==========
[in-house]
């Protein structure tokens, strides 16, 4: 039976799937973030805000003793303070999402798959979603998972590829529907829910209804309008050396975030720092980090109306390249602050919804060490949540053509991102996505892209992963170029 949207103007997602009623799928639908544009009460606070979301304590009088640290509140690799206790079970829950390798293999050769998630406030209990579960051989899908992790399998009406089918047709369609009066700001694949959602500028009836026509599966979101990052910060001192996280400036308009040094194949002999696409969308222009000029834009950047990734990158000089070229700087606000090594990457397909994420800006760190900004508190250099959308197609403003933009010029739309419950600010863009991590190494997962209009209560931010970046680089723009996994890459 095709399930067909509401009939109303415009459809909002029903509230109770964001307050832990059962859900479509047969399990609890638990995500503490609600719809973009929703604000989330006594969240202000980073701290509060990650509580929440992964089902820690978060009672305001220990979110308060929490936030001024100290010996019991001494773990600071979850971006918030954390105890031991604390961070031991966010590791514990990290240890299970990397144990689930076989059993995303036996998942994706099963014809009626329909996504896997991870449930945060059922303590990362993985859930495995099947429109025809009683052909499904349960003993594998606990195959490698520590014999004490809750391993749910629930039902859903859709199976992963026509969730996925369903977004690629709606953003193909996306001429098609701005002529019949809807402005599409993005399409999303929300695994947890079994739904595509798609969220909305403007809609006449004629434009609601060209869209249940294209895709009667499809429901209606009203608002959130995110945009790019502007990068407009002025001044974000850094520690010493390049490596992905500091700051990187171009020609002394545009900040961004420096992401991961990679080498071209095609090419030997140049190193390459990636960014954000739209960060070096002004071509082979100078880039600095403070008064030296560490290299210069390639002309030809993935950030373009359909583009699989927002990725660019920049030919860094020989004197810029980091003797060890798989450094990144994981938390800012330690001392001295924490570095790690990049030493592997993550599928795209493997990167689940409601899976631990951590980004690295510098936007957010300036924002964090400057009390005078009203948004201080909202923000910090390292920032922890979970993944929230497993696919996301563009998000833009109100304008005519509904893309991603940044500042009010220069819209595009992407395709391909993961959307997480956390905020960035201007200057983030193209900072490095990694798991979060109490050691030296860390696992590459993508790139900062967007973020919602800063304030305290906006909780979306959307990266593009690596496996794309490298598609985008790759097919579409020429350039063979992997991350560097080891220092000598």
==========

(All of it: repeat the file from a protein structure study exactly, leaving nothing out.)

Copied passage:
[in-house]
């Protein structure tokens, strides 16, 4: 039976799937973030805000003793303070999402798959979603998972590829529907829910209804309008050396975030720092980090109306390249602050919804060490949540053509991102996505892209992963170029 949207103007997602009623799928639908544009009460606070979301304590009088640290509140690799206790079970829950390798293999050769998630406030209990579960051989899908992790399998009406089918047709369609009066700001694949959602500028009836026509599966979101990052910060001192996280400036308009040094194949002999696409969308222009000029834009950047990734990158000089070229700087606000090594990457397909994420800006760190900004508190250099959308197609403003933009010029739309419950600010863009991590190494997962209009209560931010970046680089723009996994890459 095709399930067909509401009939109303415009459809909002029903509230109770964001307050832990059962859900479509047969399990609890638990995500503490609600719809973009929703604000989330006594969240202000980073701290509060990650509580929440992964089902820690978060009672305001220990979110308060929490936030001024100290010996019991001494773990600071979850971006918030954390105890031991604390961070031991966010590791514990990290240890299970990397144990689930076989059993995303036996998942994706099963014809009626329909996504896997991870449930945060059922303590990362993985859930495995099947429109025809009683052909499904349960003993594998606990195959490698520590014999004490809750391993749910629930039902859903859709199976992963026509969730996925369903977004690629709606953003193909996306001429098609701005002529019949809807402005599409993005399409999303929300695994947890079994739904595509798609969220909305403007809609006449004629434009609601060209869209249940294209895709009667499809429901209606009203608002959130995110945009790019502007990068407009002025001044974000850094520690010493390049490596992905500091700051990187171009020609002394545009900040961004420096992401991961990679080498071209095609090419030997140049190193390459990636960014954000739209960060070096002004071509082979100078880039600095403070008064030296560490290299210069390639002309030809993935950030373009359909583009699989927002990725660019920049030919860094020989004197810029980091003797060890798989450094990144994981938390800012330690001392001295924490570095790690990049030493592997993550599928795209493997990167689940409601899976631990951590980004690295510098936007957010300036924002964090400057009390005078009203948004201080909202923000910090390292920032922890979970993944929230497993696919996301563009998000833009109100304008005519509904893309991603940044500042009010220069819209595009992407395709391909993961959307997480956390905020960035201007200057983030193209900072490095990694798991979060109490050691030296860390696992590459993508790139900062967007973020919602800063304030305290906006909780979306959307990266593009690596496996794309490298598609985008790759097919579409020429350039063979992997991350560097080891220092000598």